For some people (especially beginner travelers), the appeal of Remote Year is that everything is already planned out for you — from your flights to your lodging to your coworking office. For others who want flexibility and independence, however, it is a big commitment to follow a program's entire itinerary for such a prolonged period of time. 

6. Work remotely with Work Wanderers.

Again, Work Wanderers is another program that'll allow you to take your current remote work situation and travel with other like-minded professionals. The company invites you to join its community and "enjoy hassle-free travel on [its] coworking/coliving retreats for remote workers, freelancers and entrepreneurs."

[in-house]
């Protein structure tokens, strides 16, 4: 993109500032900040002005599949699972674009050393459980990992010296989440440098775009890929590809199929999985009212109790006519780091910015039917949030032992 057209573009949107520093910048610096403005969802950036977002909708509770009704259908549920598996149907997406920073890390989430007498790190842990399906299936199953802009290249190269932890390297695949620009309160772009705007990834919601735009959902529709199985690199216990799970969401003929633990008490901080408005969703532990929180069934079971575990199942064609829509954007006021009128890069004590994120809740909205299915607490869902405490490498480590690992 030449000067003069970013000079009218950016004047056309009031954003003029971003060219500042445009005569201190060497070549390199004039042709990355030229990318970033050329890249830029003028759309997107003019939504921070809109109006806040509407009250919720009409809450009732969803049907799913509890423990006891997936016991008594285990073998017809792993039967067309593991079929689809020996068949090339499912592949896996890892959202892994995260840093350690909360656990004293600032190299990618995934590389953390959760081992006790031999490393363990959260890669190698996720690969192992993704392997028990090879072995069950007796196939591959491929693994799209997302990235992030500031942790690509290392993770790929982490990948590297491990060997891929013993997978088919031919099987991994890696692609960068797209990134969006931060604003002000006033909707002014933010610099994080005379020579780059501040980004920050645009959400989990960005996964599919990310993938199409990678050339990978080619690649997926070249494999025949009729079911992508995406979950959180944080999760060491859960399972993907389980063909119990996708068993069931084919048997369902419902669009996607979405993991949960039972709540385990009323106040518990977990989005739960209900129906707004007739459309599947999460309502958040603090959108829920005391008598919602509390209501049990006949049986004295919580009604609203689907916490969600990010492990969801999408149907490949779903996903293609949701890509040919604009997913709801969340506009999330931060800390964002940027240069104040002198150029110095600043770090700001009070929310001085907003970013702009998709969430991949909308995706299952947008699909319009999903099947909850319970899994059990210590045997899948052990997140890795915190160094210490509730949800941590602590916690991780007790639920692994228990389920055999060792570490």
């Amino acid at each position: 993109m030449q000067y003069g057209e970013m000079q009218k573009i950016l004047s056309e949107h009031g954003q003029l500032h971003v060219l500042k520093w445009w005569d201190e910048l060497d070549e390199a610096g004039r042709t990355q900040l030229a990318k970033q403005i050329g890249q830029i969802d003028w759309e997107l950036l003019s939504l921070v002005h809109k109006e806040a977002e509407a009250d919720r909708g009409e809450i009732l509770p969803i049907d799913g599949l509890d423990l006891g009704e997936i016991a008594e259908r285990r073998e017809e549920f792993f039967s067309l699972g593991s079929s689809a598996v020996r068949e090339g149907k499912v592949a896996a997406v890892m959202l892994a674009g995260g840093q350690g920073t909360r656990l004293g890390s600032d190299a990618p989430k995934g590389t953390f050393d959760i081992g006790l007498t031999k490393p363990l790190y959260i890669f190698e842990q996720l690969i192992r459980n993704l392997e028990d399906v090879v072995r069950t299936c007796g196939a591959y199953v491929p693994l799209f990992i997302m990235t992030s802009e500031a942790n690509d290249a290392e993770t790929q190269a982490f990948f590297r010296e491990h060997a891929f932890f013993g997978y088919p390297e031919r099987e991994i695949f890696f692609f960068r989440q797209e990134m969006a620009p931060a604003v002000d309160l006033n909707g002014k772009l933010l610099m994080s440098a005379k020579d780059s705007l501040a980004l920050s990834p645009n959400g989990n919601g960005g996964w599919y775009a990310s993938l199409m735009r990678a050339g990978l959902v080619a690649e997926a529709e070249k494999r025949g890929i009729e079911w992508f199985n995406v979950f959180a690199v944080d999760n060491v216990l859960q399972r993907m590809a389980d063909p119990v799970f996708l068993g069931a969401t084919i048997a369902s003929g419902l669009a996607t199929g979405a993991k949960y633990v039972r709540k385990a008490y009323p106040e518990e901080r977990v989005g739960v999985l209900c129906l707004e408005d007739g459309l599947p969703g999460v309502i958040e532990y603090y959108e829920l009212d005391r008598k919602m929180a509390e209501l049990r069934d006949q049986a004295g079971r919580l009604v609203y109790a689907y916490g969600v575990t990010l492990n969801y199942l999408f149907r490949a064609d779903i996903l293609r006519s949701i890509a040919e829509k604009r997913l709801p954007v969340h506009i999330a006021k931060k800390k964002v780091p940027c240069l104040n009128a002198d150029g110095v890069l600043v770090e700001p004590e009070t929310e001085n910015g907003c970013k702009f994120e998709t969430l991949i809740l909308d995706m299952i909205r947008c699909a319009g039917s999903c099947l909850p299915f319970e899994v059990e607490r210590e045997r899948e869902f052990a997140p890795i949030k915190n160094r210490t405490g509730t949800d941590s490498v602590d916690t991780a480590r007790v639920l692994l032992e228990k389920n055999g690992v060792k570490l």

You'll need a job that's already remote (like a freelancing gig, your own business or a job with a remote company) or a boss who'll let you travel remotely for a period of time in order to join the program.

Retreats range from two weeks to two months, and all of the following is included:

  • Private bedroom in a vila
  • Co-working space access
  • Masterclasses & Skillshares
  • Volunteering opportunities
  • Group excursions
  • Calendar of events
  • Welcome dinner
  • Airport pickup
  • Local SIM

7. Au Pair with InterExchange.

InterExchange offers various opportunities for people looking to travel and work overseas, from teaching jobs to working in conservation to au pairing.